A business contact ask this question in a survey:

Relating to ‘blogging’ – tell me one thing that would enhance the way you presently take your message to the customer. What is it right now that you can’t do, or aren’t doing, that would totally motivate you and bring your customers closer?

My answer came pretty quickly because I’ve been thinking about it for awhile:

I would like to have the equipment, software and knowledge/capability to do web videos well. I’d like to add greeting, motivational, teaching and “how to” videos to my company website and my ministry blog.

As I typed the last word of my answer, I realized that it wasn’t really the true answer. So I added this as a second paragraph:

That’s the practical answer – the real answer is probably the time to learn and implement it!

And when I typed the last word to that answer…God spoke to me. He whispered into my mind what we’ve heard over and over again –

“You make time for those things you consider most important. What are you choosing to make time for?”

Yes, I’ve heard it many times, but hearing it from God carries a little more weight (yeah, like a LOT more weight!).

This was not a condemnation, it was a gentle reminder. I serve a God who allows me ample time for rest (in fact He’d like me to take a whole day out of every seven to rest, enjoy His presence and His creation – but that’s another blog). He’s not a relentless task master. He wants me to live purposefully, choosing to spend my time wisely. Yet I easily fall into letting the urgent overtake the important.

Falling a step further, I develop the mindset that accepts the premise that I am too busy to do _____________ (fill in the blank with the pressure of unfulfilled tasks and dreams). Holding to that premise brings unnecessary pressure and irresponsible relief.

The Burden of Busy-ness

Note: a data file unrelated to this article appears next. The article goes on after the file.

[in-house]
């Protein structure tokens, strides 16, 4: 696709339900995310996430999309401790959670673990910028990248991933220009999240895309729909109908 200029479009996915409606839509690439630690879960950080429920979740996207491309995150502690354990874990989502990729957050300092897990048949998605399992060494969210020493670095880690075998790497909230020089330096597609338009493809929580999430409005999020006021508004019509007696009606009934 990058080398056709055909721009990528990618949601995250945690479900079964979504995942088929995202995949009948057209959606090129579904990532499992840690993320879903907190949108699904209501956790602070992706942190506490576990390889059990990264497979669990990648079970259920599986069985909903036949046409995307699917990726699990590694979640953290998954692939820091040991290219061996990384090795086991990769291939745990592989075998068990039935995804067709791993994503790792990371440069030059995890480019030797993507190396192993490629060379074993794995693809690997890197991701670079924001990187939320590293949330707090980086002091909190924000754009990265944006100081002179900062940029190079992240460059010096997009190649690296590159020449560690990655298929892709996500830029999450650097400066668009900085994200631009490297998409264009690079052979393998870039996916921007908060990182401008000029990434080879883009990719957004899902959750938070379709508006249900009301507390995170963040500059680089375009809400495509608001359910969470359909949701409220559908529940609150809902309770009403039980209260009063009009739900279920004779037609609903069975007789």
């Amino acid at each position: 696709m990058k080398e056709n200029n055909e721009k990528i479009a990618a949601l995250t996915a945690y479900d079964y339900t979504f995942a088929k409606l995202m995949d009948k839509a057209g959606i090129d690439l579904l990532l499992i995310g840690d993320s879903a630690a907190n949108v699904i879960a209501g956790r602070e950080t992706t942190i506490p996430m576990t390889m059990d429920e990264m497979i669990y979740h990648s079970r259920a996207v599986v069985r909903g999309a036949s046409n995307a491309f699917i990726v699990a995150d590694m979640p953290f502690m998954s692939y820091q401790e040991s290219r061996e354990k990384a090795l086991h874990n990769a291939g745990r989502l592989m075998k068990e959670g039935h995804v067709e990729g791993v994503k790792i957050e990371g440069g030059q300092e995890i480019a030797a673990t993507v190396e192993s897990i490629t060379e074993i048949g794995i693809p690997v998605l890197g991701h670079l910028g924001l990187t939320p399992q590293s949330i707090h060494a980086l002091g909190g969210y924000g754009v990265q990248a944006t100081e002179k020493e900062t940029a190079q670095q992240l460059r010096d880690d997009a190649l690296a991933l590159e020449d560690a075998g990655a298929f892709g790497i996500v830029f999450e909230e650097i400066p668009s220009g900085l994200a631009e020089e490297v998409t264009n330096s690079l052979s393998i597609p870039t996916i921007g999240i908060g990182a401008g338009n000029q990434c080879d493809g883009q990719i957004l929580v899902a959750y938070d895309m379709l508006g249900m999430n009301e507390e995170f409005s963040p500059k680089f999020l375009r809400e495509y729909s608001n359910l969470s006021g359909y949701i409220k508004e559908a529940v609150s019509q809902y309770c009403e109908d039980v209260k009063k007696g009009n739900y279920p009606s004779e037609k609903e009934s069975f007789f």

Living under the belief that I am too busy for _____________ brings with it a condemnation, a heaviness, and ultimately a weariness. There are so many things I want to do, but I am too busy to do them. The mindset says I am always too busy…so I quit adding fun and adventure to my calendar or list of things to do. It might be a business adventure, an adventure with God, or fun with family and friends – they all fall into the pit of “I’m too busy.” So my life becomes smaller – full of doing more of the same things because there’s surely  no time to add new and different things.

Science teaches us that emotional experiences (both positive and negative) release norepinephrine into our brains which enhances our brains’ ability to make connections – in other words, adventures make us smarter!  But when I’m too busy for an adventure, my world shrinks and shrinks and shrinks – physically, emotionally and eventually mentally. Pretty soon I’m too tired and too depressed to think of anything fun and adventurous to do.

The Convenient Excuse of Busy-ness
Conversely, living under the belief that I am too busy for _____________ also carries with it the constantly available and convenient excuse that releases me from any new obligations. When “I’m too busy” becomes my automatic response, I not only pass up the opportunities for adventures, I also pass up the opportunities to serve others – especially when it would be inconvenient to do so. They fly by without me intentionally giving them consideration. I become the priest or Levite who walked by the man who had been beaten and left half dead instead of being the good Samaritan who spent some of his time and money to help the man (Luke 10:30-37). The priest and Levite, perhaps because they were too caught up in their own lives, missed the opportunity to be the hands of Jesus extended to the man. I miss opportunities to be Christ to those people God puts in my life when “I’m too busy” is my constant thought companion. And my life becomes smaller in the process.

A Full Life
My life is never bigger and fuller than when I am fulfilling God’s purposes for me on this earth. When I own the perspective that I am always too busy, I miss those purposes and my life becomes wearisome. Today’s question on a business survey – or rather my response to it – reminded me that I don’t want to live out of the “I don’t have time for that” mantra. Beginning today, I am hoping to change my thought patterns to consider opportunities and reject or accept them based on God’s plans, not my schedule. I hope to strike the phrase “I’m too busy” from my mental responses and replace it with “Yes, let’s do it!” or “That sounds great, but it’s not God’s best for me right now.”

I think Moses faced the same challenge. He is the writer of Psalm 90. Here’s verse 12 in two different translations:

Teach us to number our days aright,
that we may gain a heart of wisdom.

Psalm 90:12 (NIV)

Teach us to make the most of our time,
so that we may grow in wisdom.

Psalm 90:12 (NLT)

That’s my prayer today. Lord – teach me to make the most of my time so that I might grow in wisdom. Remove the “I’m too busy” perspective, the “I don’t have time” drag on my life and replace it with a sense of adventure, discovering Your purposes for each day and pursuing them with an undivided heart.

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